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Kimberly Schonert-Reichl


University of Illinois Chicago

Department of Educational and Counselling Psychology and Special Education

Faculty of Education

Dr. Kimberly Schonert-Reichl is an Applied Developmental Psychologist and a Professor in the Human Development, Learning, and Culture area in the Department of Educational and Counselling Psychology, and Special Education in the Faculty of Education at the University of British Columbia (UBC). She is also the Director of the Human Early Learning Partnership (HELP), an interdisciplinary research unit focused on child development in the School of Population and Public Health in the Faculty of Medicine at UBC.  She received her MA in Educational Psychology from the University of Chicago, her Ph.D. in Educational Psychology from the University of Iowa, and completed her postdoctoral work as a National Institute of Mental Health (NIMH) Fellow in the Clinical Research Training Program in Adolescence at the University of Chicago and the Department of Psychiatry at Northwestern University Medical School. Prior to her graduate work, Dr. Schonert-Reichl worked as middle school teacher and then as a teacher at an alternative high school for “at risk” adolescents.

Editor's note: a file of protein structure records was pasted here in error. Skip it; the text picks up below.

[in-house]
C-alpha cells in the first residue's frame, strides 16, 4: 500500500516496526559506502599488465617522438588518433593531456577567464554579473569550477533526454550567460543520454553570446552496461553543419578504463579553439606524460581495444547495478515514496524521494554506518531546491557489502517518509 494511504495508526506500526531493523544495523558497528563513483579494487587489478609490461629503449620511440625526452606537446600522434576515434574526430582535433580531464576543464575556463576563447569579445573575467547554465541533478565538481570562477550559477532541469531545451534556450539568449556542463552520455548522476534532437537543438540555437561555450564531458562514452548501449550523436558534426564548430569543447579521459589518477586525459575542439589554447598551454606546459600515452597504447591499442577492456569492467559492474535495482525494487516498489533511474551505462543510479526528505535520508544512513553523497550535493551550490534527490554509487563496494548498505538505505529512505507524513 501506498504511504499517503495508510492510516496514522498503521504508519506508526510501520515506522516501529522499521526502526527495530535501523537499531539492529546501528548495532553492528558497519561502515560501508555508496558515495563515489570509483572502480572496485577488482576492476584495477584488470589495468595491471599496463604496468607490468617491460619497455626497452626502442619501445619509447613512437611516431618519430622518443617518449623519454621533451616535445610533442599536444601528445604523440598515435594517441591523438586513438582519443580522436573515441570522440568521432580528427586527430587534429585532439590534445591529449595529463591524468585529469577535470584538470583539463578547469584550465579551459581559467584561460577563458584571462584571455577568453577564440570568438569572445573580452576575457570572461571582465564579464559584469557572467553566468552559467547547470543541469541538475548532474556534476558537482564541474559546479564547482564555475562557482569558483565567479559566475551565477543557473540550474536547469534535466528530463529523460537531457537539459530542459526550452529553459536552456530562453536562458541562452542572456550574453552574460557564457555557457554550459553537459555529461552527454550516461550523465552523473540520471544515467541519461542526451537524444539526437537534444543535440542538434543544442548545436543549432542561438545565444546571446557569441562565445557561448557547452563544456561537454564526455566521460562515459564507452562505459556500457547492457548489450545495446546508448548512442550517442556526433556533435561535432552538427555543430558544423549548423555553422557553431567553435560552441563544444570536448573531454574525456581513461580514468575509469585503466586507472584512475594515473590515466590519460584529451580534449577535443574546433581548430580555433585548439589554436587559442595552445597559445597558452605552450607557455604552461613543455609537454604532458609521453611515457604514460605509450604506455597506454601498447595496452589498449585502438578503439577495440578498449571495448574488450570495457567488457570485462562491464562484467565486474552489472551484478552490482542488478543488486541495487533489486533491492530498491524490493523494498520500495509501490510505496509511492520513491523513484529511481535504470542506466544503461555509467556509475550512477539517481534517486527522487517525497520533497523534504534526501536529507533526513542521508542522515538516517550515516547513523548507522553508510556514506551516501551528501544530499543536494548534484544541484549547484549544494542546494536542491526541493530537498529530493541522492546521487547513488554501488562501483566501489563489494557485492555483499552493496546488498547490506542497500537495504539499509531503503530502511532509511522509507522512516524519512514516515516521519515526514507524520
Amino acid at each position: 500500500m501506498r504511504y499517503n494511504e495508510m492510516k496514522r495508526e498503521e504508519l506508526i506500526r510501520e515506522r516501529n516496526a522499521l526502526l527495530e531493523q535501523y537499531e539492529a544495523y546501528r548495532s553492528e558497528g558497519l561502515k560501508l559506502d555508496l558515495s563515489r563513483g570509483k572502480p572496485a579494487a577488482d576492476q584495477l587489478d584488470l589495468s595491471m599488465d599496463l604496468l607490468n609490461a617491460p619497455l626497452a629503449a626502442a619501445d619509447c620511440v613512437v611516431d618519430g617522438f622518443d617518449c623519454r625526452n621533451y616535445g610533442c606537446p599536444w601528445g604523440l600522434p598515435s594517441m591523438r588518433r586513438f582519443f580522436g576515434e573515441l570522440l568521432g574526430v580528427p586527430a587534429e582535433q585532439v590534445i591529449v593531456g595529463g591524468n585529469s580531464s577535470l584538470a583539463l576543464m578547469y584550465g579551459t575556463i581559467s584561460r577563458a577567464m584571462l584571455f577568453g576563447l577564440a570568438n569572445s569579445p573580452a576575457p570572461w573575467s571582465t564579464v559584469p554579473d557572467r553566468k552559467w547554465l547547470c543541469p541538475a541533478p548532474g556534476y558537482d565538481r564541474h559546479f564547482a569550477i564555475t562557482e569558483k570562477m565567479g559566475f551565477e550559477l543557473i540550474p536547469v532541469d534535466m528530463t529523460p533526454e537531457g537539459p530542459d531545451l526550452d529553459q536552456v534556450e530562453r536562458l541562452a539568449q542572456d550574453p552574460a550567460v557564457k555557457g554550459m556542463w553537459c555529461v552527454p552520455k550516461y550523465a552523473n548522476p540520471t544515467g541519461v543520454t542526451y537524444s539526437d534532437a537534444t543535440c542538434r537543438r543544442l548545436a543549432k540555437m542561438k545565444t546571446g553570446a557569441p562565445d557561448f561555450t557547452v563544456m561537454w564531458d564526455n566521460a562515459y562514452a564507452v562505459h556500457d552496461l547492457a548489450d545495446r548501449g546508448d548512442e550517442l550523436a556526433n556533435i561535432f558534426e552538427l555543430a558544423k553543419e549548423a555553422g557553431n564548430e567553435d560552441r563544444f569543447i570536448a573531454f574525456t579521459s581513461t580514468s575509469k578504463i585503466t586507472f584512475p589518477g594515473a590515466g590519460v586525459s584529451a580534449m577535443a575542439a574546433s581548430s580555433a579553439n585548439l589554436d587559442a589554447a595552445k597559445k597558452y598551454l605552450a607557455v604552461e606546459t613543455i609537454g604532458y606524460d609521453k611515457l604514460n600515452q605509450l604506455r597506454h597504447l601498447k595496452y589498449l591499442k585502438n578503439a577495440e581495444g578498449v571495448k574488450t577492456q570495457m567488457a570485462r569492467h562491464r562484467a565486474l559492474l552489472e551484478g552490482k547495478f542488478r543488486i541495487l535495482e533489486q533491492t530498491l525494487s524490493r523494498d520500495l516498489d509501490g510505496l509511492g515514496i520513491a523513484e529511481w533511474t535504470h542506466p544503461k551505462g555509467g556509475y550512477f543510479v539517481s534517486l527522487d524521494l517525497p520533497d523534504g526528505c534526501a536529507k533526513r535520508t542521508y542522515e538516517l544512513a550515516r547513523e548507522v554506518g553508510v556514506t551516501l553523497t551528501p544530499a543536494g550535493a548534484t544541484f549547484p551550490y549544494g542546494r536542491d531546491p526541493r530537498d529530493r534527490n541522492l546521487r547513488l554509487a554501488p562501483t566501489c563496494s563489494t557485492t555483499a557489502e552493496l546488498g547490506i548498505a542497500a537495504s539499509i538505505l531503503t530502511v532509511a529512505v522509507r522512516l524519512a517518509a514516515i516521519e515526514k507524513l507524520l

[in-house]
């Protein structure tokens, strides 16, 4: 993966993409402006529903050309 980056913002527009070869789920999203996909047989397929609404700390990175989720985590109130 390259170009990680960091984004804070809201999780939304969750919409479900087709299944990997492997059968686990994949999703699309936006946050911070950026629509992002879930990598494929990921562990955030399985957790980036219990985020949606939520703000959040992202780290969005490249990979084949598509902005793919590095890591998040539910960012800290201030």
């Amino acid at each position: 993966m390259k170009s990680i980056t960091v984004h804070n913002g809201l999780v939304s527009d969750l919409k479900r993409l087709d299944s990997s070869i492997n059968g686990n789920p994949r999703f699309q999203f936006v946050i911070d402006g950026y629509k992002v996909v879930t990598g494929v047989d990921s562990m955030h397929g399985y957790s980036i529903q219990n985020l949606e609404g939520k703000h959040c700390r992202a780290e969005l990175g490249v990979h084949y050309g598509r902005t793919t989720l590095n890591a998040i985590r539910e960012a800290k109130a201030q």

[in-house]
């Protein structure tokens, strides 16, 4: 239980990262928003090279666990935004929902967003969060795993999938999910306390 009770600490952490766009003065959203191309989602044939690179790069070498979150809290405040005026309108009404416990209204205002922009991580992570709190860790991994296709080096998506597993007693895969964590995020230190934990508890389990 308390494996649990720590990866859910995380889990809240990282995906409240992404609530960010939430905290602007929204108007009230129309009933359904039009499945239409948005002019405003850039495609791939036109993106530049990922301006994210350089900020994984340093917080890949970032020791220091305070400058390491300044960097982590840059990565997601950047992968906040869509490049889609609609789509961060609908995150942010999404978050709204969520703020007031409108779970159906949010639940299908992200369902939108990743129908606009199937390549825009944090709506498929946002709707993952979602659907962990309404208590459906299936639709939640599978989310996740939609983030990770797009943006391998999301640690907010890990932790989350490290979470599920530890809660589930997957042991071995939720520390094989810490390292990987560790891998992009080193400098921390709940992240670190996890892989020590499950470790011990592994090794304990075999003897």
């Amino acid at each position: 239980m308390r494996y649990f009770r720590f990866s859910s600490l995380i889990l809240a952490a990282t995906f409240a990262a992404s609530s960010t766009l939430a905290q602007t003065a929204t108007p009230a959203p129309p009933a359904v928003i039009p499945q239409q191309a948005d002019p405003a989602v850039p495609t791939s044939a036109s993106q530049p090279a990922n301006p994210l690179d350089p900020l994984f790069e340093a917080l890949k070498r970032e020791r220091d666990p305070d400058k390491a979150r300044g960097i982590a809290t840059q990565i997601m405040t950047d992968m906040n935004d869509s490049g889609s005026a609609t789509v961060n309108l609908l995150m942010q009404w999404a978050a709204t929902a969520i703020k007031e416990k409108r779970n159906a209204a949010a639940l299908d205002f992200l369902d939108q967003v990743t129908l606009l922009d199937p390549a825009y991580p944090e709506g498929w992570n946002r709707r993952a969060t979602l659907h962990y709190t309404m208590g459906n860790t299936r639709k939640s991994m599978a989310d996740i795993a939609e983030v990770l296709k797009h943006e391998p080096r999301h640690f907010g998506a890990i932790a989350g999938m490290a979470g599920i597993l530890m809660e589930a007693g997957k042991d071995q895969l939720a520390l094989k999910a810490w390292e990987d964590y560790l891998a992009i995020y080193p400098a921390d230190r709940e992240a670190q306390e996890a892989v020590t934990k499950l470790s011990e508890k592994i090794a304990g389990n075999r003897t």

Known as a world renowned expert in the area of social and emotional learning (SEL), Dr. Schonert-Reichl’s research focuses on identification of the processes and mechanisms that foster positive human qualities such as empathy, compassion, altruism, and resiliency in children and adolescents. Her projects include studies examining the effectiveness of classroom-based universal SEL programs including such programs as the Roots of Empathy, MindUp, the Taxi Dog Educational Curriculum, and the Kindness in the Classroom Curriculum. Dr. Schonert-Reichl is also conducting interdisciplinary research in collaboration with neuroscientists, psychobiologists, and molecular geneticists to examine the ways in which school-based preventative SEL interventions “get under the skin” and result in changes in self-regulation and biological processes (including stress physiology and epigenetic change) among children in typical classroom settings. She has led the development of the implementation of the Middle Years Development Instrument (MDI), a child self-report population measure of 4th and 7th grade children’s social, emotional, and physical well-being and developmental assets inside and outside of school. To date, almost 90,000 children have completed the MDI in British Columbia. The MDI is also being implemented in Australia, Germany, the UK, and Croatia, and work is currently underway for MDI implementation in the US and across Canada.

Research Interests: population health, social and emotional learning, child development, education